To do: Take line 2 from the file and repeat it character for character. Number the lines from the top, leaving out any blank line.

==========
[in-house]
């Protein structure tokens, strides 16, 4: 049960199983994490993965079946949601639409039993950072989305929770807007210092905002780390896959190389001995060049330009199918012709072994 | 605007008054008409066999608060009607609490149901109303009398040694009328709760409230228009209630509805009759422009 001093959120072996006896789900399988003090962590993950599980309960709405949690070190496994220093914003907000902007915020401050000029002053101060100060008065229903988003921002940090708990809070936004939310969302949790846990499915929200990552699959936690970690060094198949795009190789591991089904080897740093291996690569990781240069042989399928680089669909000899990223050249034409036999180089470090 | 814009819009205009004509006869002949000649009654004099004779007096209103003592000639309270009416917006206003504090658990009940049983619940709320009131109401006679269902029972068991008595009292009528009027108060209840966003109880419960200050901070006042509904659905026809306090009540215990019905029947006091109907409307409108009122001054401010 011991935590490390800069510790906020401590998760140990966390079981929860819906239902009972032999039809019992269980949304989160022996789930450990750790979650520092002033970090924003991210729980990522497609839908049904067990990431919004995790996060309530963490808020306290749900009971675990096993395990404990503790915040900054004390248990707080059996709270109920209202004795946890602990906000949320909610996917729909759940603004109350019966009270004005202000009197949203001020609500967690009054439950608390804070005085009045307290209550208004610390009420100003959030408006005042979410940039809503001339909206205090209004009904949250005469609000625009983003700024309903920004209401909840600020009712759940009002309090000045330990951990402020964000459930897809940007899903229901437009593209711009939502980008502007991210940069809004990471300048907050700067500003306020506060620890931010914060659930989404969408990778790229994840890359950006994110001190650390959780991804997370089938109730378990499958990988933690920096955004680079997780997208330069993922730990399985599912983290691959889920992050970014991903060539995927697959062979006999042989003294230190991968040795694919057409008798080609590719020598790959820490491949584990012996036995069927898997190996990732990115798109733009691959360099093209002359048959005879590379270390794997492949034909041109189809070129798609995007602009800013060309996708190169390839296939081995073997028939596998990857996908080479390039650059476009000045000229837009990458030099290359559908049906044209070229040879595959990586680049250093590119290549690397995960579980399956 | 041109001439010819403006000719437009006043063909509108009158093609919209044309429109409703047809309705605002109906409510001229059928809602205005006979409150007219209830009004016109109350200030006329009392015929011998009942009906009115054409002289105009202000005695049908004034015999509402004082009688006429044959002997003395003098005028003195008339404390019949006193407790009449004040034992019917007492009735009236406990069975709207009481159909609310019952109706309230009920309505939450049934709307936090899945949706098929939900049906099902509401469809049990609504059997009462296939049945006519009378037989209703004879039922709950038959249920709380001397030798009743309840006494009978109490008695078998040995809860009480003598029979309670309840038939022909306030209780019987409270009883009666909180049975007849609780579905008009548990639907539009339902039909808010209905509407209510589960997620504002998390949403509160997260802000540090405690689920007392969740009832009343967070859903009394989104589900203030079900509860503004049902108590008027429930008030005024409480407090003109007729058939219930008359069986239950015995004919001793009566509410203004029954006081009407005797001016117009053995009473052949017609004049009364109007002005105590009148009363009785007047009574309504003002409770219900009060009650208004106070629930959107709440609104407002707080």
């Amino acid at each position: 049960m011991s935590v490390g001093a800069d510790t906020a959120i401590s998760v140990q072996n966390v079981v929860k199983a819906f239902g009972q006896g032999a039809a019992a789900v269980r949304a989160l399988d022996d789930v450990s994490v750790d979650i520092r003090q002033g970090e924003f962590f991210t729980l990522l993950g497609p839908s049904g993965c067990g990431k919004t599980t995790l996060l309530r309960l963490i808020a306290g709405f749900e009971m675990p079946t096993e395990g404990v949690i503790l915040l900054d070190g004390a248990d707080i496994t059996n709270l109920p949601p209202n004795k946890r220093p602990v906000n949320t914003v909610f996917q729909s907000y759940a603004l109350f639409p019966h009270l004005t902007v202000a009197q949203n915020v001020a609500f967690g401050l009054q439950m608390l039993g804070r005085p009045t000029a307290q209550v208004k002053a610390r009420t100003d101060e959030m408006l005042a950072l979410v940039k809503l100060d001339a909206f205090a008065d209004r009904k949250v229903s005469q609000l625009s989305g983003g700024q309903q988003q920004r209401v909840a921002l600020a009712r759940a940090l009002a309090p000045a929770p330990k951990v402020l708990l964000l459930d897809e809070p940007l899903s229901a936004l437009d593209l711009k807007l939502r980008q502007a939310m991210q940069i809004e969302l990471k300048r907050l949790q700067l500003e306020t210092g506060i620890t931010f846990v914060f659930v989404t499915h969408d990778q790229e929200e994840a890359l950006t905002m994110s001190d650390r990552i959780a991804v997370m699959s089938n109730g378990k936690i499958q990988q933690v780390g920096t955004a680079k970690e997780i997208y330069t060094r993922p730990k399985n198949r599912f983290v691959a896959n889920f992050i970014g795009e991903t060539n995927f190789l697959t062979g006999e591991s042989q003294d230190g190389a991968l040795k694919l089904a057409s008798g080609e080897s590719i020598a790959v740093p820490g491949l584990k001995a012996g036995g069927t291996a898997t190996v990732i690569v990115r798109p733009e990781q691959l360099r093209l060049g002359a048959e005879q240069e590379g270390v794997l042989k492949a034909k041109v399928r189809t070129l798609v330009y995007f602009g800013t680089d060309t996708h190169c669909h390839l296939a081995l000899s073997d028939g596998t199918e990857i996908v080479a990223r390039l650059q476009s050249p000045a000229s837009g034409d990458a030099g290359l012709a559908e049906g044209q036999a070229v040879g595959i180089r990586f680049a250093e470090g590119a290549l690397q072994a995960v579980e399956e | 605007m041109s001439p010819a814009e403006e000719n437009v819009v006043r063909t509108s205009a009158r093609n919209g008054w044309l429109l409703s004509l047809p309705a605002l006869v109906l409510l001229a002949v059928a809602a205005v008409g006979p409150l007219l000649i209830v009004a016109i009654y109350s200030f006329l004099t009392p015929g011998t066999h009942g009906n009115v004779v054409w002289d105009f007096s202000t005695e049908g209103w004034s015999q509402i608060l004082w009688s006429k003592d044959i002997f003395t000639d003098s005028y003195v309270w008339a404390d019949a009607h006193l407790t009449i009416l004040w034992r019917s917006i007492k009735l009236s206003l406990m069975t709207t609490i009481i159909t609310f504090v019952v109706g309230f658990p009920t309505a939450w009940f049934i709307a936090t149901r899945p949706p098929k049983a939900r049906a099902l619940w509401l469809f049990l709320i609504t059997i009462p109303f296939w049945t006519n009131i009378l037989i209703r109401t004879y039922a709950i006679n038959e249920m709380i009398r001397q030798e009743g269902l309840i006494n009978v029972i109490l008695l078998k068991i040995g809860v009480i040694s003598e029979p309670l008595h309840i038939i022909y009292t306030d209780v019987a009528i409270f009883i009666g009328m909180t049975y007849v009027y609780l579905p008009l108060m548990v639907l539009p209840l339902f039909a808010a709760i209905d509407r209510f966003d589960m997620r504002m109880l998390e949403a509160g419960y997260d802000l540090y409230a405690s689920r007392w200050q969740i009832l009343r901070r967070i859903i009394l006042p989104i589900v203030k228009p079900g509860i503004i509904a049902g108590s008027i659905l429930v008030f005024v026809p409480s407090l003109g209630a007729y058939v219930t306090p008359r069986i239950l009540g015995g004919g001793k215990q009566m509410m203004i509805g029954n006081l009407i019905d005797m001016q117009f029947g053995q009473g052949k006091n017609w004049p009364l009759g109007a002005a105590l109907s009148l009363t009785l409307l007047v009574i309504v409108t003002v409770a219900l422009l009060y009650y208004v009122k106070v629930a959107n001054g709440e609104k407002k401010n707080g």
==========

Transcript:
């Protein structure tokens, strides 16, 4: 049960199983994490993965079946949601639409039993950072989305929770807007210092905002780390896959190389001995060049330009199918012709072994 | 605007008054008409066999608060009607609490149901109303009398040694009328709760409230228009209630509805009759422009 001093959120072996006896789900399988003090962590993950599980309960709405949690070190496994220093914003907000902007915020401050000029002053101060100060008065229903988003921002940090708990809070936004939310969302949790846990499915929200990552699959936690970690060094198949795009190789591991089904080897740093291996690569990781240069042989399928680089669909000899990223050249034409036999180089470090 | 814009819009205009004509006869002949000649009654004099004779007096209103003592000639309270009416917006206003504090658990009940049983619940709320009131109401006679269902029972068991008595009292009528009027108060209840966003109880419960200050901070006042509904659905026809306090009540215990019905029947006091109907409307409108009122001054401010 011991935590490390800069510790906020401590998760140990966390079981929860819906239902009972032999039809019992269980949304989160022996789930450990750790979650520092002033970090924003991210729980990522497609839908049904067990990431919004995790996060309530963490808020306290749900009971675990096993395990404990503790915040900054004390248990707080059996709270109920209202004795946890602990906000949320909610996917729909759940603004109350019966009270004005202000009197949203001020609500967690009054439950608390804070005085009045307290209550208004610390009420100003959030408006005042979410940039809503001339909206205090209004009904949250005469609000625009983003700024309903920004209401909840600020009712759940009002309090000045330990951990402020964000459930897809940007899903229901437009593209711009939502980008502007991210940069809004990471300048907050700067500003306020506060620890931010914060659930989404969408990778790229994840890359950006994110001190650390959780991804997370089938109730378990499958990988933690920096955004680079997780997208330069993922730990399985599912983290691959889920992050970014991903060539995927697959062979006999042989003294230190991968040795694919057409008798080609590719020598790959820490491949584990012996036995069927898997190996990732990115798109733009691959360099093209002359048959005879590379270390794997492949034909041109189809070129798609995007602009800013060309996708190169390839296939081995073997028939596998990857996908080479390039650059476009000045000229837009990458030099290359559908049906044209070229040879595959990586680049250093590119290549690397995960579980399956 | 041109001439010819403006000719437009006043063909509108009158093609919209044309429109409703047809309705605002109906409510001229059928809602205005006979409150007219209830009004016109109350200030006329009392015929011998009942009906009115054409002289105009202000005695049908004034015999509402004082009688006429044959002997003395003098005028003195008339404390019949006193407790009449004040034992019917007492009735009236406990069975709207009481159909609310019952109706309230009920309505939450049934709307936090899945949706098929939900049906099902509401469809049990609504059997009462296939049945006519009378037989209703004879039922709950038959249920709380001397030798009743309840006494009978109490008695078998040995809860009480003598029979309670309840038939022909306030209780019987409270009883009666909180049975007849609780579905008009548990639907539009339902039909808010209905509407209510589960997620504002998390949403509160997260802000540090405690689920007392969740009832009343967070859903009394989104589900203030079900509860503004049902108590008027429930008030005024409480407090003109007729058939219930008359069986239950015995004919001793009566509410203004029954006081009407005797001016117009053995009473052949017609004049009364109007002005105590009148009363009785007047009574309504003002409770219900009060009650208004106070629930959107709440609104407002707080």